Adolescence is the period between childhood and emerging adulthood (Sigelman & Rider, 2015). According to Behm-Morawitz and Mastro (2008), this period is generally categorized by development in different spheres of life and often revolves around an increased independence and freedom. In addition, during this period adolescents start to forge a sense of identity. The concept of identity refers to who you as a person and how you fit in society (Sigelman & Rider, 2015). This can be done through a steady set of norms and values, which ultimately influence your identity formation (Klimstra, 2012). Furthermore, Sigelman and Rider (2015), suggest that to achieve a sense of identity, the adolescent needs to incorporate multiple perceptions
Many teenagers often ask themselves who they are and what they believe. As they search for an answer, they slowly begin to build their identity. The principles that underlie the universe of obligation allows adolescents to continue to find their identity. Because of this, impressions or previous stereotypes conceived then usually stays with them until adulthood. Elie Wiesel’s Night and Helen Fein’s Universe of Obligation helps allows teens to understand the world around them.
The Breakfast Club is a movie about five high school students who have to serve detention one Saturday morning. When each student arrives, the viewer gets a brief glimpse into the characters backgrounds. At the beginning of the day you can clearly see the separation among the five students. Claire is considered the princess, Andrew is the athlete, Brian is the brain, Allison is the basket case, and John Bender is the criminal. The irony in it is that as these five students serve detention together they discover over the course of the day that they actually have many similarities. They all have different backgrounds and are involved in different social groups, but discover that they
The movie I have selected for the identity analysis assignment will be the Breakfast Club (1986). The movie is about five teenagers who are from different groups in high school cliques; the popular girl (Claire), the loner (Allison), the athlete (Andrew), the nerd Brain) and the outsider (Bender). They spend the Saturday in detention together. As they spend the day together, they begin to realize their flaws and how much alike they are. The character I will focus on is Andrew Clark. He is a jock, the athlete on the wrestling team. He seems to enjoy his status as an athlete and has a high self-esteem because of that status. Andrew seems to feel like he needs to protect everyone but is hot-tempered. He also follows rules but feels like he
The crisis experienced in Erikson’s fifth stage, adolescence, is identity cohesion vs. role confusion. The crisis is whether or not a person establishes an individual ego identity where their self-image fully describes them to themselves as well as everyone
The development perspectives he uses are Erikson’s personality theory. Throughout his professional career, he noticed how the adolescent years are expanding from 12 years old to 30 years old. In addition to counseling young adults who are still preforming adolescent behaviors, Hoober finds himself looking back at Erikson’s Identity vs. Role Confusion stage. This is where an individual between the ages 12 and 20 are moving towards adulthood and making choices, goals, and vocations that will influence their adulthood (p.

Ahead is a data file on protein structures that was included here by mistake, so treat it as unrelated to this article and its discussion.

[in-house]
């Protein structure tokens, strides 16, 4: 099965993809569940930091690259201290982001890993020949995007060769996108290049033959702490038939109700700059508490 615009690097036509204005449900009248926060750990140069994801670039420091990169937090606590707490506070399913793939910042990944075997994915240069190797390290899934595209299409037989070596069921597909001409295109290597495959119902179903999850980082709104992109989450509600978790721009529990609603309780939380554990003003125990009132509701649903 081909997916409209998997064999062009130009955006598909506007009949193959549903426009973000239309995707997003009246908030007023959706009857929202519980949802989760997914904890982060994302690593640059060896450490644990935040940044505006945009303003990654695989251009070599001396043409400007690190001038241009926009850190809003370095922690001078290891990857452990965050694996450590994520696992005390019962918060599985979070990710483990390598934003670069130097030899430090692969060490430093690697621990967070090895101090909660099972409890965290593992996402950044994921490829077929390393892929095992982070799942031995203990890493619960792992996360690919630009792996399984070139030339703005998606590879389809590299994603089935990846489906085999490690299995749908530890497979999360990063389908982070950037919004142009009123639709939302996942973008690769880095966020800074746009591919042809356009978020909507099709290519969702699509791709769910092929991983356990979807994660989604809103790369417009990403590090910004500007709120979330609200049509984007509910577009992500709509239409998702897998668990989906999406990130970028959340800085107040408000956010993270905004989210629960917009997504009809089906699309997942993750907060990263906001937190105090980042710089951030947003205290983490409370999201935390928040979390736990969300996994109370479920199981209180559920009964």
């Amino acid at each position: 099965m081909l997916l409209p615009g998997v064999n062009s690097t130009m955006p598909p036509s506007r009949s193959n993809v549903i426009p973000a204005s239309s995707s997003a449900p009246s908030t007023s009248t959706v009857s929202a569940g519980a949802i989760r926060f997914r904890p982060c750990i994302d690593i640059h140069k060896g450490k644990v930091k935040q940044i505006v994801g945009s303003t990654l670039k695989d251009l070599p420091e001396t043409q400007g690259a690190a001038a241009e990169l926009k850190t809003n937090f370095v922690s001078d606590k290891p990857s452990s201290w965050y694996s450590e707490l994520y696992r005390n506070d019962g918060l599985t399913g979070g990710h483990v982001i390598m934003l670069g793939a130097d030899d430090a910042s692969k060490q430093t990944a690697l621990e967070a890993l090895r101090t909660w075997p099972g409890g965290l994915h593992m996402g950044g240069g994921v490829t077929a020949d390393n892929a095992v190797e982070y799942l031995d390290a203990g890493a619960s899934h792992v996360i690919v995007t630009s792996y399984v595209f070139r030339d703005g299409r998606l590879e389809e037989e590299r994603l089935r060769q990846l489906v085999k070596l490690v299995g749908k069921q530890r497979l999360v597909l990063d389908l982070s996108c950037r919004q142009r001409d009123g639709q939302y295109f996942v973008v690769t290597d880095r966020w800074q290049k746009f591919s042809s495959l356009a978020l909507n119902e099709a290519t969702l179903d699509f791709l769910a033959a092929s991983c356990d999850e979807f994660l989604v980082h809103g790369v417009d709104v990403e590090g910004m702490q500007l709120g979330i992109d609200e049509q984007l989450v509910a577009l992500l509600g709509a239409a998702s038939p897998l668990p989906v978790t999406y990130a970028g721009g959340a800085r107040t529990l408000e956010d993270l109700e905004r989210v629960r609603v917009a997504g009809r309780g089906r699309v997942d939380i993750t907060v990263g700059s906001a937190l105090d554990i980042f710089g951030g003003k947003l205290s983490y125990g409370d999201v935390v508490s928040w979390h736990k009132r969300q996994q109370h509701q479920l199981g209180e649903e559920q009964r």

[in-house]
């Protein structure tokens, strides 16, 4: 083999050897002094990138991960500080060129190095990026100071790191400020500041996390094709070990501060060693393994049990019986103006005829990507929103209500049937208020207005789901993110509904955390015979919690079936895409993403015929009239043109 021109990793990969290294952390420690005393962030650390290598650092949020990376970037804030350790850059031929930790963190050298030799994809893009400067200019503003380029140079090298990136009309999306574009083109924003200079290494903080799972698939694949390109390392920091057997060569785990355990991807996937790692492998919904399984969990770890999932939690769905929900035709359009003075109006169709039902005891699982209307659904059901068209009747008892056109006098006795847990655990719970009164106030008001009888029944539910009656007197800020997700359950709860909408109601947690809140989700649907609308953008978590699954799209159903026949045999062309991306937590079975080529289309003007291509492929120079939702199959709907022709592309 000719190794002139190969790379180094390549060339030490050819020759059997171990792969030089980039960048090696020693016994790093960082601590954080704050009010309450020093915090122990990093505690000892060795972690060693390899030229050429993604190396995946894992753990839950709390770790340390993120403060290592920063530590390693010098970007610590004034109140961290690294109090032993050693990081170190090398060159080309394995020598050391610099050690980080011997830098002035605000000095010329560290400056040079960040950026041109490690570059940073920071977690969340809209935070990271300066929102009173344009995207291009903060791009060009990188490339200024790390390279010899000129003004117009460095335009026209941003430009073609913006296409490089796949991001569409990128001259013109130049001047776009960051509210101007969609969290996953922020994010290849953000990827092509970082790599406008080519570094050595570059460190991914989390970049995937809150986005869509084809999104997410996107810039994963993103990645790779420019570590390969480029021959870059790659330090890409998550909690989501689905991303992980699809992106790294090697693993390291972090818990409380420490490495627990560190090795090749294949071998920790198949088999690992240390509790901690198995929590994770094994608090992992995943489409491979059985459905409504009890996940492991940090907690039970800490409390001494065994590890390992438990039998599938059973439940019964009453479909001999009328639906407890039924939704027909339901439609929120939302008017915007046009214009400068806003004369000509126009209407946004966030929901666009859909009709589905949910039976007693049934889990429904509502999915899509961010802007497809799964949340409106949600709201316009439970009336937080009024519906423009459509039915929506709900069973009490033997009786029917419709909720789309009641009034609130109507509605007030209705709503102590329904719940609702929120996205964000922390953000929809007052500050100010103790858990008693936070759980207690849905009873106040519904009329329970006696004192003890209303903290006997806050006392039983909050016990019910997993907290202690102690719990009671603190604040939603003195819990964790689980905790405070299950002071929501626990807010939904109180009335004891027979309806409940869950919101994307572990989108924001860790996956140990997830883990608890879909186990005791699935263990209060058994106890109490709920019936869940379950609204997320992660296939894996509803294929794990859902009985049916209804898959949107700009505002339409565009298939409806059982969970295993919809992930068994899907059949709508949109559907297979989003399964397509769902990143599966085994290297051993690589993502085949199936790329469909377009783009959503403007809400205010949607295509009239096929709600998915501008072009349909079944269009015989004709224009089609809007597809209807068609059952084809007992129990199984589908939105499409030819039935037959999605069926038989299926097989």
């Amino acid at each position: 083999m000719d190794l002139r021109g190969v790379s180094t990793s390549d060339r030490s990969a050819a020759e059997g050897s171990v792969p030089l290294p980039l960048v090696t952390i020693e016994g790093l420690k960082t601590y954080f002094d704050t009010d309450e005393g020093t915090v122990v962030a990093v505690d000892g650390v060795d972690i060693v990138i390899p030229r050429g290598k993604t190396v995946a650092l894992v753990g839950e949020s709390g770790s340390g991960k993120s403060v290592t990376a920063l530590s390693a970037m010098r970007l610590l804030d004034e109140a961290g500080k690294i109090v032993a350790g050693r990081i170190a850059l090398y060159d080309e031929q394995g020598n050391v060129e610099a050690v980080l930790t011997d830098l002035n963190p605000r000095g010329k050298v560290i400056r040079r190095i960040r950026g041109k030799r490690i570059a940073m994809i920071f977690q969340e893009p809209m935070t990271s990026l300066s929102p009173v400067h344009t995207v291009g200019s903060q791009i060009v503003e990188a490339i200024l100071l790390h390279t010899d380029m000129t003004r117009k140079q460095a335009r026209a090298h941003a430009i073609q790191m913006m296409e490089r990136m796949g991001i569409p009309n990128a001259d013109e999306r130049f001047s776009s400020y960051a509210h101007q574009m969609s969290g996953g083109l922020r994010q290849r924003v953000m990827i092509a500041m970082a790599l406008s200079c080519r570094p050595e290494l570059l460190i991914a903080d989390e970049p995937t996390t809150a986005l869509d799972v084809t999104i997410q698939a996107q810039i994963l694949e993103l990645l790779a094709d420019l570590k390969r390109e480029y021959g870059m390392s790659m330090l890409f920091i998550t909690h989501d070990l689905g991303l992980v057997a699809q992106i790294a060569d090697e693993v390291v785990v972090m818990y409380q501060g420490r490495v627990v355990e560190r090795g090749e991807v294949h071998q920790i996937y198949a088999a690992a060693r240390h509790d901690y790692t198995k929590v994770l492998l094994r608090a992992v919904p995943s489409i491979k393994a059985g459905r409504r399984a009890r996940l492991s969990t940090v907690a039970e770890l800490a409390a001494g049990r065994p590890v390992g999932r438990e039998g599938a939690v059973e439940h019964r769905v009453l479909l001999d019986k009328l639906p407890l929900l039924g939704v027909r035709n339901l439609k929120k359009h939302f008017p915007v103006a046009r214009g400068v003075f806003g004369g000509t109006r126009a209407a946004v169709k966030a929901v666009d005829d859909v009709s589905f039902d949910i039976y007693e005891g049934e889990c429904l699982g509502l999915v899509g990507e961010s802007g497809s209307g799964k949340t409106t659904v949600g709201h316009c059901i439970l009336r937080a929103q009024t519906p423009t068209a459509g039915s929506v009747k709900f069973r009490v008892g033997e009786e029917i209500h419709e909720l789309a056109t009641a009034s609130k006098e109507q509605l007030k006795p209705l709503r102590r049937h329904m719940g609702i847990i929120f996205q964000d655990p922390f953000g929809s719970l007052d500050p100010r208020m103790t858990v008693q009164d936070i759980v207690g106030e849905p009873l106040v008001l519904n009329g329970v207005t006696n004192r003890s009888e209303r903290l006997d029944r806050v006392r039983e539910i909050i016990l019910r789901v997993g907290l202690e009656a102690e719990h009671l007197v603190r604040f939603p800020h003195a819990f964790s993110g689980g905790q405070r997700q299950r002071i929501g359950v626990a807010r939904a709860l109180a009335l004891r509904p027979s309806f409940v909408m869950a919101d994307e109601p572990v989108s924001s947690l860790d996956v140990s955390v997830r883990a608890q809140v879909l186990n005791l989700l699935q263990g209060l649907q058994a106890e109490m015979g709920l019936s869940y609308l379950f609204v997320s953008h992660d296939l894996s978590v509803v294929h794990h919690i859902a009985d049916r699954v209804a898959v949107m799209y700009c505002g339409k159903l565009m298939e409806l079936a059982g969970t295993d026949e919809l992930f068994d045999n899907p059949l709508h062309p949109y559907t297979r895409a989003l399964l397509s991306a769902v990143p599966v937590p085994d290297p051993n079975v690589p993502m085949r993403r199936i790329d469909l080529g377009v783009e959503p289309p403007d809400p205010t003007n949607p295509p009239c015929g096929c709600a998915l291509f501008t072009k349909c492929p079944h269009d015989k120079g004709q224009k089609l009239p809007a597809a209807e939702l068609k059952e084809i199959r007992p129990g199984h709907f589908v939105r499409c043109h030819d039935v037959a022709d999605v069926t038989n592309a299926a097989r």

Identity formation is one of the most fundamental tasks in life span development, particularly for adolescence and emerging adulthood (Arnett, 2000; Erikson, 1968). Since its conception in Erikson’s ego psychoanalytic theory, a growing literature and significant advances have been made in identity development research (Schwartz, Zamboanga, Luyckx, Meca, & Ritchie, 2013). However, as existing studies with young people were mainly conducted in the high-school and college settings, there is still a call to give attention to the special populations (Luyckx, Schwartz, Goossens, Beyers, & Missotten, 2011) and one of such groups would be the children in conflict with the law (CICL).
Personal fable is the second concept in adolescent egocentrism, that is teenagers have an inner belief that they are invulnerable, unique, and special so that they can take risks such as unprotected sex, alcohol and drug abuse (Irwin et al., 1991). Specifically, teenager excessively discriminate their own feelings and thoughts from others and assume that their experiences are very distinctive than others’ experiences. Expressively, the teenager who is unsuccessful in comprehending the experiences and feeling they come across are also familiar to other people. Lapsley et al. (1989) pointed out that personal fable promotes the progress of identity during adolescence.
Cold air fills his lungs, his legs are moving so fast he can barely feel them, and beads of sweat make their way down the side of his face. The finish line is getting closer, he runs even faster. The only thing standing between him and the gold medal are the two runners ahead of him. He pushes harder. The people cheering along the sidelines become a blur. He gets closer to the end…and closer…and closer…Oh no. He halts as he watches the runners ahead of him glide past the finish line. It’s over. He came in third place. He wipes the sweat from his forehead. Eyes fixed on the ground, he dejectedly walks to the bleachers where he is met by his coach and father. “It’s fine Matt, you ran a good race. Remember to stretch and I’ll see you tomorrow for practice.” says his coach as he pats him on the back. His father remains silent. Eyes still fixed on the ground, Matt mutters “Thanks” under this breath. Matt doesn’t lift his eyes to meet his father’s because he knows what he’ll see. Disappointment. Again.